Express and create together. Unlock creativity and imagination with an outing to complete an art project together.  Artsy Me has studios throughout the CSRA where you and your child can decorate a piece of pottery (, Van Gogh and Vino offers child classes during which the parent can stay as well (  For a budget friendly option, visit an art supply store and pick up things to work on a craft or sewing project of the child’s choice at home.

Celebrate a tiny chef. Do you have a child with more adventurous taste buds than their siblings?  Or one that always wants to help make dinner? A trip to a unique restaurant where their siblings would not be able to order chicken nuggets might be in order.   Consider a breakfast or brunch over the break or before school one morning if it works better in your schedule.  Younger children might enjoy a fast food breakfast and play date, while a teen might enjoy a coffee or smoothie date at a local place like Inner Bean Cafe.  Another option is to learn to cook together – Dolce Darlin offers baking and decorating classes if you can make it a group date with other friends ( or look into upcoming dates for the Kroger Chef Jr. program (  If you need to find ways to fit this time in at home, a special night where one child gets to help plan the meal and cook while the others are in a different room is an option.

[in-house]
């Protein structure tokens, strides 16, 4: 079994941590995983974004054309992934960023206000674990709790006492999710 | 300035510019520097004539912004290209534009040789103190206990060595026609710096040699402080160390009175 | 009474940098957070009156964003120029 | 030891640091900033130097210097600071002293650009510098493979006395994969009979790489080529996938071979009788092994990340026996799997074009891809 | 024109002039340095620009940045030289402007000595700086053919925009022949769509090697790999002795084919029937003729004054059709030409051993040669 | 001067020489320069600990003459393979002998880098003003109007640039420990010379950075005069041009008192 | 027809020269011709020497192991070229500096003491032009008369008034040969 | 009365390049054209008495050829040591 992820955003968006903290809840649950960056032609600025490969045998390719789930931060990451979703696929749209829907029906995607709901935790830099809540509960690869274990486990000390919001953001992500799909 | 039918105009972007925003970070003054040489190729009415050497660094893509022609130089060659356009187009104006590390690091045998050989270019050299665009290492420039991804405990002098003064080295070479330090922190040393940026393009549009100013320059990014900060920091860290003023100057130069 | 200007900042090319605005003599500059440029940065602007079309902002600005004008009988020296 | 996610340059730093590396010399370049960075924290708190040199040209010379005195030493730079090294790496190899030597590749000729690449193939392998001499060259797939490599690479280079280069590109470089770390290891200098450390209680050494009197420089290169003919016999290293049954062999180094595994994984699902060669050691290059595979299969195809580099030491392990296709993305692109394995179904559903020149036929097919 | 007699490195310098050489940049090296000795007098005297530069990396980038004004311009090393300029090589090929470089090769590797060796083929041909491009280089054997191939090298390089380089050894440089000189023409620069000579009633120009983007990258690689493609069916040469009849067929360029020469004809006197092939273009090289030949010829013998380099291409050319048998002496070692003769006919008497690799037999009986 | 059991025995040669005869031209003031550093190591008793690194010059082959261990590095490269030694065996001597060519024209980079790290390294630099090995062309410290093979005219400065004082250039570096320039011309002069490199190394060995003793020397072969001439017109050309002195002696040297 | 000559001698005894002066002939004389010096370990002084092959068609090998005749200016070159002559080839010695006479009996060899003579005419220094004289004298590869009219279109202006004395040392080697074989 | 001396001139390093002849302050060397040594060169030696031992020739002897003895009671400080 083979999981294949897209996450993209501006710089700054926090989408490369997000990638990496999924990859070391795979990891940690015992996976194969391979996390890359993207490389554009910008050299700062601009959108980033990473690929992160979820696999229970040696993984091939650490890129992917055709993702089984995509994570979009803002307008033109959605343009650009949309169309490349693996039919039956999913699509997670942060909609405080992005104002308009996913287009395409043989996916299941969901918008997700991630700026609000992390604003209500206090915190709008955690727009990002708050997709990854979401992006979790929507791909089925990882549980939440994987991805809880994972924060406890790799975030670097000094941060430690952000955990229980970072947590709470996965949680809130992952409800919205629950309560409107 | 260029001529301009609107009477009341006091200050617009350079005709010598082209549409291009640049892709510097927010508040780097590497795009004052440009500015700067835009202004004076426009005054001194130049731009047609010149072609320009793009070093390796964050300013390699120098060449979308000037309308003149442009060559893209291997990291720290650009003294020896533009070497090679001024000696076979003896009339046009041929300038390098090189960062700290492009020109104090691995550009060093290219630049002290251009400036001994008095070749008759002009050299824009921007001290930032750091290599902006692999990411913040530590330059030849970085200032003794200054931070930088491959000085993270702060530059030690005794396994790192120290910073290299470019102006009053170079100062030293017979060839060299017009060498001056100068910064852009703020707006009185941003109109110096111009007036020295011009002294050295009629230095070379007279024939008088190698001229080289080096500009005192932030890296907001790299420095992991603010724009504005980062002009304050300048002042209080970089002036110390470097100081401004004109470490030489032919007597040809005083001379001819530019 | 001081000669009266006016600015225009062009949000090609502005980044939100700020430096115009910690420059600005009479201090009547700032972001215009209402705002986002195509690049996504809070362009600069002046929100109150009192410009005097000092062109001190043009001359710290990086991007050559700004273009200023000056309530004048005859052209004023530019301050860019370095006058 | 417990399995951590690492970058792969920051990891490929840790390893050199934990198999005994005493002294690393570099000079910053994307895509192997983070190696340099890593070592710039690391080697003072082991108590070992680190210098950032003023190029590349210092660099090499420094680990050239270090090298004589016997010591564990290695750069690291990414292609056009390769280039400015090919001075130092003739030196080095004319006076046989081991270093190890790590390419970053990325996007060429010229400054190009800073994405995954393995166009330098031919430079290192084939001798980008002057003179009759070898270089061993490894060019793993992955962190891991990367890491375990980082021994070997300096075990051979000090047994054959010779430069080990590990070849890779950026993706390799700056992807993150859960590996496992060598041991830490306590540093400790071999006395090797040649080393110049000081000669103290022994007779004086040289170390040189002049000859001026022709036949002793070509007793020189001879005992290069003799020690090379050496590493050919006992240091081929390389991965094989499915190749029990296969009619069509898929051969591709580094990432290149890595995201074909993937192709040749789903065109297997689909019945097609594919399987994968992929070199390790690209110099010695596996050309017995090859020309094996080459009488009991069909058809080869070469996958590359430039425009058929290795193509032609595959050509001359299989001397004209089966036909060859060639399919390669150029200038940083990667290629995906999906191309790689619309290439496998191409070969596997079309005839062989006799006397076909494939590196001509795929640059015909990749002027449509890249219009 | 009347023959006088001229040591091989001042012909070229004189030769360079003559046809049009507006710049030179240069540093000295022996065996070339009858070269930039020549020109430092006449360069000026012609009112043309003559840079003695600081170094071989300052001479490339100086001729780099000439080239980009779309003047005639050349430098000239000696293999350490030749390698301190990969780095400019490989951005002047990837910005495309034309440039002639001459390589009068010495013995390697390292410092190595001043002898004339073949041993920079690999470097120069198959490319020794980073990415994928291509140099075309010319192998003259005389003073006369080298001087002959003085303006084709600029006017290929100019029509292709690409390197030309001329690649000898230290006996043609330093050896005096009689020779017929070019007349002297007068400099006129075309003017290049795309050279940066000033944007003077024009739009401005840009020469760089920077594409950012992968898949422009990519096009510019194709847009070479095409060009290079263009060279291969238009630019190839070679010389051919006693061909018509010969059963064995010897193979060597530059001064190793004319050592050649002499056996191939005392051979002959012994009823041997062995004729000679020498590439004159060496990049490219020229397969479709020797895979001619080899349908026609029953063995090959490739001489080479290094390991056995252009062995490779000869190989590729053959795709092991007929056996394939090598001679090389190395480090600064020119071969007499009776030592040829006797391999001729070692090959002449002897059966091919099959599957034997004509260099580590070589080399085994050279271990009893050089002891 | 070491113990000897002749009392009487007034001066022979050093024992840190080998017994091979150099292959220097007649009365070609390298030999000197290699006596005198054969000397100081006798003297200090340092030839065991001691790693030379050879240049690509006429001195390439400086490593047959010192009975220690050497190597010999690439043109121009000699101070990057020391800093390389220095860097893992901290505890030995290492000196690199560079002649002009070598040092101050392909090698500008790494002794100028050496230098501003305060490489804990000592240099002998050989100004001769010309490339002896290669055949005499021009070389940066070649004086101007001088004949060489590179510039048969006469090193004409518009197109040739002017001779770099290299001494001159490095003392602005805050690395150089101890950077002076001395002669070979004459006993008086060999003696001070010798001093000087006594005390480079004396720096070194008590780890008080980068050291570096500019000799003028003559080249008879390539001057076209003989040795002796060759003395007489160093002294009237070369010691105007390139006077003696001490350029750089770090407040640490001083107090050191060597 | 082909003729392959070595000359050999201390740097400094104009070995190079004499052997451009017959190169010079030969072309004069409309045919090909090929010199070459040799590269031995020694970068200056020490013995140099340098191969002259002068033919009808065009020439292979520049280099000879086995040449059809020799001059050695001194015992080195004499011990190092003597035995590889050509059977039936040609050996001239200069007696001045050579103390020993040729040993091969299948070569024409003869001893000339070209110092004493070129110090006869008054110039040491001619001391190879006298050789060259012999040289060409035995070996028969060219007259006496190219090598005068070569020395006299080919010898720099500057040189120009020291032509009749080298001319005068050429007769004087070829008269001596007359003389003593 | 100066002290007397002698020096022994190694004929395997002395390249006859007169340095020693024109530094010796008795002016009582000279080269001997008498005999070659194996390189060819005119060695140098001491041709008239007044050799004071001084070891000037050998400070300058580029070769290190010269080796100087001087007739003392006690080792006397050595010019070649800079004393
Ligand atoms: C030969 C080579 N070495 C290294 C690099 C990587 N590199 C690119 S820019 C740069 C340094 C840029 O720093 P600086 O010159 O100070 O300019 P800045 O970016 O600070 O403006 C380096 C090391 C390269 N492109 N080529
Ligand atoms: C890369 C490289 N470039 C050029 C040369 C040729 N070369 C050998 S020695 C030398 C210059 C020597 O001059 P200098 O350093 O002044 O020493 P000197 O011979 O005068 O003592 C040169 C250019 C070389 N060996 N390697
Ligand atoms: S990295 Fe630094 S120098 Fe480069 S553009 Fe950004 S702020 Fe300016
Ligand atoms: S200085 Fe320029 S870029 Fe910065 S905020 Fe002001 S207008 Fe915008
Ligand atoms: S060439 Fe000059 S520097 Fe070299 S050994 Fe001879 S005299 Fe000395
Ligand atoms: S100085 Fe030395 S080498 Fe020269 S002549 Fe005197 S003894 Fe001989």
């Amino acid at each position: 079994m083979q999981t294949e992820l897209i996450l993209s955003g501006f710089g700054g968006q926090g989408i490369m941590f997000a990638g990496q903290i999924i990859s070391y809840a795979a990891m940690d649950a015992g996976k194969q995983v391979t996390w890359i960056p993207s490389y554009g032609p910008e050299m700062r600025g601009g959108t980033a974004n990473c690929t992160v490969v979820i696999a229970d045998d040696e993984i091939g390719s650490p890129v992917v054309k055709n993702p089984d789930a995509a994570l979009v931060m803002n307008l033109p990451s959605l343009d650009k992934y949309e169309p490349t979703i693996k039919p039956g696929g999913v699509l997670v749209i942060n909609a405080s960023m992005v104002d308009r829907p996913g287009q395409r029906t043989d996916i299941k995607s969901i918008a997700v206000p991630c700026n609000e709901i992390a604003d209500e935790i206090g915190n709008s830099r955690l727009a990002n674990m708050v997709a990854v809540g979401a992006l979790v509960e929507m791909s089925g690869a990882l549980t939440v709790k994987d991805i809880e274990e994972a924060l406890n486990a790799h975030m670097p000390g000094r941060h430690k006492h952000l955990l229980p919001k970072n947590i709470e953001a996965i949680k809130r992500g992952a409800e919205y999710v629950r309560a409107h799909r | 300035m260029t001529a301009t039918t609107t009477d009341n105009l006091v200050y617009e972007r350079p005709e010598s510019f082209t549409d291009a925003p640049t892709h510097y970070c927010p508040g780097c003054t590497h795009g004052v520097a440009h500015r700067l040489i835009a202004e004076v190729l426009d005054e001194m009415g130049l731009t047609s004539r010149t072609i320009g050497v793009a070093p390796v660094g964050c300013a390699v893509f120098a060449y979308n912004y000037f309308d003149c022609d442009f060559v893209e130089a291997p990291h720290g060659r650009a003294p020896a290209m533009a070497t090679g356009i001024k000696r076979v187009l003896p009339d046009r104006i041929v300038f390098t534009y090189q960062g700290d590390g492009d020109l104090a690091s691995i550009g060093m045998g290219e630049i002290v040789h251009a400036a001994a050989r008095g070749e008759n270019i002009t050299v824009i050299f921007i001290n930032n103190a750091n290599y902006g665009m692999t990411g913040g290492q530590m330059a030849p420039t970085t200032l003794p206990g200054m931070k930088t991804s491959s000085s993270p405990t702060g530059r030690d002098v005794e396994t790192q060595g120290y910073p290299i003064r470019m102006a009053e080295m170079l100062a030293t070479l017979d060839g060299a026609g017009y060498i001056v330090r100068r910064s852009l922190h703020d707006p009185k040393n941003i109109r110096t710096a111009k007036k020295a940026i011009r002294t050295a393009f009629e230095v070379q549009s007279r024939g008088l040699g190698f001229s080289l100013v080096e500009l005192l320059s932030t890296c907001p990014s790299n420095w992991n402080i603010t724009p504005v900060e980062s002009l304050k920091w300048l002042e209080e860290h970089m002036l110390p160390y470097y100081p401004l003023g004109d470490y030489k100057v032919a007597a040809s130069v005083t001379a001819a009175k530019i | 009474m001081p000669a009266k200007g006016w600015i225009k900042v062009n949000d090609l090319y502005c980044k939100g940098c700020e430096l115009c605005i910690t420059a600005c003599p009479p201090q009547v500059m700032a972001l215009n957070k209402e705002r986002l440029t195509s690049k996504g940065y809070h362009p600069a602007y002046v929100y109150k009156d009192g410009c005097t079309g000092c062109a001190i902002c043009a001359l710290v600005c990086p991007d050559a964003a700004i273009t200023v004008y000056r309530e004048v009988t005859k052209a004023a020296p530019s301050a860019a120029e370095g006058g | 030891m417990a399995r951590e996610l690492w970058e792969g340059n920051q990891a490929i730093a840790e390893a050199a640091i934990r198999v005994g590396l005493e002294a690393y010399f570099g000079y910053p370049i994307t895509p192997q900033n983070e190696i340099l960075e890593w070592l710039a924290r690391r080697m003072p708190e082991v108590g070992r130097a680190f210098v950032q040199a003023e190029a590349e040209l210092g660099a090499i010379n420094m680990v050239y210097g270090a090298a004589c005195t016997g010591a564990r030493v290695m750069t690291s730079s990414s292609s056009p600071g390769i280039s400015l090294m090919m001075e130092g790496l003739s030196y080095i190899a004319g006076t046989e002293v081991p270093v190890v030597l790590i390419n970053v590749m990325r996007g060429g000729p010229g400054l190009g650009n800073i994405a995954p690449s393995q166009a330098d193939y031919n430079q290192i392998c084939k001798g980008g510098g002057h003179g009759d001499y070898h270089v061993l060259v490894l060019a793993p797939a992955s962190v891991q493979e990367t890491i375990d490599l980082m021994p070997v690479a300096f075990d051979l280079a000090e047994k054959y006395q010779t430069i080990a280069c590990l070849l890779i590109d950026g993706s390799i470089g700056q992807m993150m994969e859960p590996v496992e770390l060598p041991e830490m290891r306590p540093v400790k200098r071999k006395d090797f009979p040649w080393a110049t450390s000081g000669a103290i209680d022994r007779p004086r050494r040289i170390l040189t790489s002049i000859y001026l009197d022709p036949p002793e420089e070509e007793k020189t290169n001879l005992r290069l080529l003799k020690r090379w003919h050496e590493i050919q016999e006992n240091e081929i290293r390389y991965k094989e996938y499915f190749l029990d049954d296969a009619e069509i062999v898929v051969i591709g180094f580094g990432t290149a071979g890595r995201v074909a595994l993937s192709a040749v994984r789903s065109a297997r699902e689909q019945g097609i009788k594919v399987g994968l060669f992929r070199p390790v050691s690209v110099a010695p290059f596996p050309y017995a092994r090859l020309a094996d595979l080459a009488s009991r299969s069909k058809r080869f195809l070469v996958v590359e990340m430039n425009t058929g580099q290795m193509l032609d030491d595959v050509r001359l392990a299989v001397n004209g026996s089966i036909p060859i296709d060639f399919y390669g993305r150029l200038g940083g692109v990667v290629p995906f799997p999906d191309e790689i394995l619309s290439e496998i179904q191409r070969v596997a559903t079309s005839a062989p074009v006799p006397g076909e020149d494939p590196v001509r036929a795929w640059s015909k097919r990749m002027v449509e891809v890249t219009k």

Help your teenager dream big. Consider planning a night out with your teen that would provide a cultural experience connected to their current hobby or future career interests.  Do you have a budding artist, dancer or musician?  Find tickets to a professional ballet, art show, opera or symphony concert.  There are often options at the Miller, Imperial Theater or Morris Museum of Art in downtown Augusta and The Arts and Heritage Center of North Augusta.  A high school athlete might be excited to find tickets to a professional or college sporting event in their stocking or a budding scientist a trip to a museum.